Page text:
Wednesday, October 10, 2012

Sometimes youth rates are best practice.


Sometimes a job is not worth paying a labour unit to do it.

Sometimes what a worker can produce in one hour is also not viable at the minimum wage.

Maybe, just maybe, those two rules of business  may come together through movement of either or both and it results in an opening for creation of a job.

Legislating will not make a skerrik of difference unless the government steals money from an earner to subsidise the task. Reality is it wont get done until it builds  to a point where a machine or a contractor blitzes it.
A person on the unemployment benefit must be better off socially financially and personally at $400 a week for 40 hours getting off their arse.

Go to any pub in the village of the dammed, the language and accents immediately reveal how many citizens from the world are looking for rewards of working, living in cabins or back packers, and still there are people in NZ claiming there are no jobs.

Hon Trevor Mallard went up SH1 to Horowhenua, to investigate a claim that asparagus growers needed to seek labour from the Islands as New Zealanders were not willing to gather the spears. Yes it was hard work but even a reasonably fit Cabinet Minister coped for one morning.
On piece rates he was around the minimum wage,  it was work but no locals could be bothered.
Put a finite time on the dole and a change in attitude follows.

As a child in the 50s, an older guy lived alone in a weatherboard house across the St from my primary school. As he had need for money and no welfare, Jimmy would do anything for reward.
I have a vivid memory of Jimmy, probably in his sixties, prising rocks from the soil of a paddock belonging to a neighbour with a crowbar, and wrestling them to the terrace at paddocks edge.
It gave Jimmy another few Pounds for his grog, probably one quid per day and a lunch tossed in.  He rode an old bike the 15kms on a metal road to work.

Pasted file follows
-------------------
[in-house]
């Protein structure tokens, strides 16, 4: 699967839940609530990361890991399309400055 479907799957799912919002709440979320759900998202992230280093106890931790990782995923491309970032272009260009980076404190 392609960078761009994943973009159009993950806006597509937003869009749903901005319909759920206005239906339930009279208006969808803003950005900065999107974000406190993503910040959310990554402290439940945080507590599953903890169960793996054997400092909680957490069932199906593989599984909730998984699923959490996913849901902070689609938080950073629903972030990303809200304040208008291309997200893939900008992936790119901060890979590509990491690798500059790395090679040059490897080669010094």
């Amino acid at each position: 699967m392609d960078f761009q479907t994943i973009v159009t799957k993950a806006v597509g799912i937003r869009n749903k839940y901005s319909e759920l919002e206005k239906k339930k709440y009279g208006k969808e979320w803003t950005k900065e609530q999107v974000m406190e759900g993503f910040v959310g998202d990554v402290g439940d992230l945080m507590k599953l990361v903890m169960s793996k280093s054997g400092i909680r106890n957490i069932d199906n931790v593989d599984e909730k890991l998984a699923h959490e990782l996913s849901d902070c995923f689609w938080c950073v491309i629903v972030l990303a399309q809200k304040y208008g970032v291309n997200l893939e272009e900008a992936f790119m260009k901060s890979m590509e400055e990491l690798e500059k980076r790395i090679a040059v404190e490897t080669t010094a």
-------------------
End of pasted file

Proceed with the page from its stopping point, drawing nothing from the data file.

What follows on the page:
I dont recall anyone suggesting poverty at the time, he was "working". It was hard yakker, his back was hurting, it seemed mindnumbingly boring and tedious, the alternative was no money for Jimmy.

Needs must when the devil drives.

6 comments:

Tinman said...

AS (another) child of the '50s I also remember a local riding his 'bike across the city daily looking for odd jobs, turning his hand to anything from working with the local horse trainer shovelling ... working in the stables to digging gardens, general maintenance etc. for beer money.

We, in our turn, as teenagers regularly wandered out to the market garden areas and thinned veges, toted onions etc. for a couple of bob petrol money for Sat night.

No minimum wage, you worked for what you could get.

If you didn't like it you went without.

I disagree with "youth rates", a person should be paid what they're worth - in the case of callow youth doing dead-loss jobs for pocket money not very bloody much.

The real solution is to ensure youth are not given anything without earning it.

Most will very quickly find those jobs as long as bloody pollies don't bugger things up by regulating them.

pdm said...

In my asparagus picking days we started on hourly but were switched to contract once the season proper was under way. We had a set number of rows and started at daybreak (usually about 5am)in the `flush' so that we could finish and be at our day jobs by starting time of 8.30am.


Anonymous said...

Old men engaging in hard manual labour to survive is actually the country you WANT to live in? Good grief, no wonder you are all fucked in the head.

Wes said...

Hilarious isn't it? What a vision.

Anonymous said...

The good old days. I ran a busy service station (sole charge) in the weekends back in the late 70's. I didn't mind the weekends being halved as I saved for a house but the secondary tax was a bastard.

3:16

gravedodger said...

Lean on your shovels , sit on your arses this is the promised land.

It is really working out eh. Btw did you see the Nigel Latta revelations on those nice young men and their feckless father looking after that poor little mite, Nia Glassey, welfare sure is the answer just give them more of it.